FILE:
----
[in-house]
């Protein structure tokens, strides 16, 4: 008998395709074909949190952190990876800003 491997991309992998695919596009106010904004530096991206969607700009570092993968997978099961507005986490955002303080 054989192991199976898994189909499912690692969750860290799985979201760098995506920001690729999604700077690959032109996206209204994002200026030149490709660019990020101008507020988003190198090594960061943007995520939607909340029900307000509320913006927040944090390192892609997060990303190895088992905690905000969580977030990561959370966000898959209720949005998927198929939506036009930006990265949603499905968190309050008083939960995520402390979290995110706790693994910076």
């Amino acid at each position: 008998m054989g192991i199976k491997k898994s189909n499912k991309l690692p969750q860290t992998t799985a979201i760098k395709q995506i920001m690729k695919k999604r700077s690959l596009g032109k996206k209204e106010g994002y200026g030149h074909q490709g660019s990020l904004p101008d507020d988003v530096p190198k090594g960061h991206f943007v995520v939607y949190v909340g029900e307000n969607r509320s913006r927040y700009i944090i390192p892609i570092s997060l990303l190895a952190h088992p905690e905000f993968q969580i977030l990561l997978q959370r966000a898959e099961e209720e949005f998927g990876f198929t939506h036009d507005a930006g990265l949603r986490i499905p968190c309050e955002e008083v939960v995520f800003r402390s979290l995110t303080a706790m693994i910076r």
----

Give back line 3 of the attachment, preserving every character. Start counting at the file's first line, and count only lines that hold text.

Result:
């Amino acid at each position: 008998m054989g192991i199976k491997k898994s189909n499912k991309l690692p969750q860290t992998t799985a979201i760098k395709q995506i920001m690729k695919k999604r700077s690959l596009g032109k996206k209204e106010g994002y200026g030149h074909q490709g660019s990020l904004p101008d507020d988003v530096p190198k090594g960061h991206f943007v995520v939607y949190v909340g029900e307000n969607r509320s913006r927040y700009i944090i390192p892609i570092s997060l990303l190895a952190h088992p905690e905000f993968q969580i977030l990561l997978q959370r966000a898959e099961e209720e949005f998927g990876f198929t939506h036009d507005a930006g990265l949603r986490i499905p968190c309050e955002e008083v939960v995520f800003r402390s979290l995110t303080a706790m693994i910076r």